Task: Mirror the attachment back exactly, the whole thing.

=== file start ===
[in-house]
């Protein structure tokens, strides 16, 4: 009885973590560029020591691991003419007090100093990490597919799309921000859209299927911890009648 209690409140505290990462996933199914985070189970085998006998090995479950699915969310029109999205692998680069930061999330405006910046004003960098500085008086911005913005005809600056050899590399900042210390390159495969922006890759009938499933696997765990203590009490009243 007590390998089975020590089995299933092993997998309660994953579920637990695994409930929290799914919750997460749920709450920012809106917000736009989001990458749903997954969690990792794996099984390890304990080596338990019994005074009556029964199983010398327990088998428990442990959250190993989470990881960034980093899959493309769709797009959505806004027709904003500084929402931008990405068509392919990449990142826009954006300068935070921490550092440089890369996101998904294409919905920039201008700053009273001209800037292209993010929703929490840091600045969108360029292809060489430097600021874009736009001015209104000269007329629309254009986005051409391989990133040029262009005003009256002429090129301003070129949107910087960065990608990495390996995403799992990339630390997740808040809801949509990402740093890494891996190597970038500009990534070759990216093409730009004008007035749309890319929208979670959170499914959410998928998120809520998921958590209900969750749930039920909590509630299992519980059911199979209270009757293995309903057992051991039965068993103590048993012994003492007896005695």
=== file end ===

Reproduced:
[in-house]
């Protein structure tokens, strides 16, 4: 009885973590560029020591691991003419007090100093990490597919799309921000859209299927911890009648 209690409140505290990462996933199914985070189970085998006998090995479950699915969310029109999205692998680069930061999330405006910046004003960098500085008086911005913005005809600056050899590399900042210390390159495969922006890759009938499933696997765990203590009490009243 007590390998089975020590089995299933092993997998309660994953579920637990695994409930929290799914919750997460749920709450920012809106917000736009989001990458749903997954969690990792794996099984390890304990080596338990019994005074009556029964199983010398327990088998428990442990959250190993989470990881960034980093899959493309769709797009959505806004027709904003500084929402931008990405068509392919990449990142826009954006300068935070921490550092440089890369996101998904294409919905920039201008700053009273001209800037292209993010929703929490840091600045969108360029292809060489430097600021874009736009001015209104000269007329629309254009986005051409391989990133040029262009005003009256002429090129301003070129949107910087960065990608990495390996995403799992990339630390997740808040809801949509990402740093890494891996190597970038500009990534070759990216093409730009004008007035749309890319929208979670959170499914959410998928998120809520998921958590209900969750749930039920909590509630299992519980059911199979209270009757293995309903057992051991039965068993103590048993012994003492007896005695």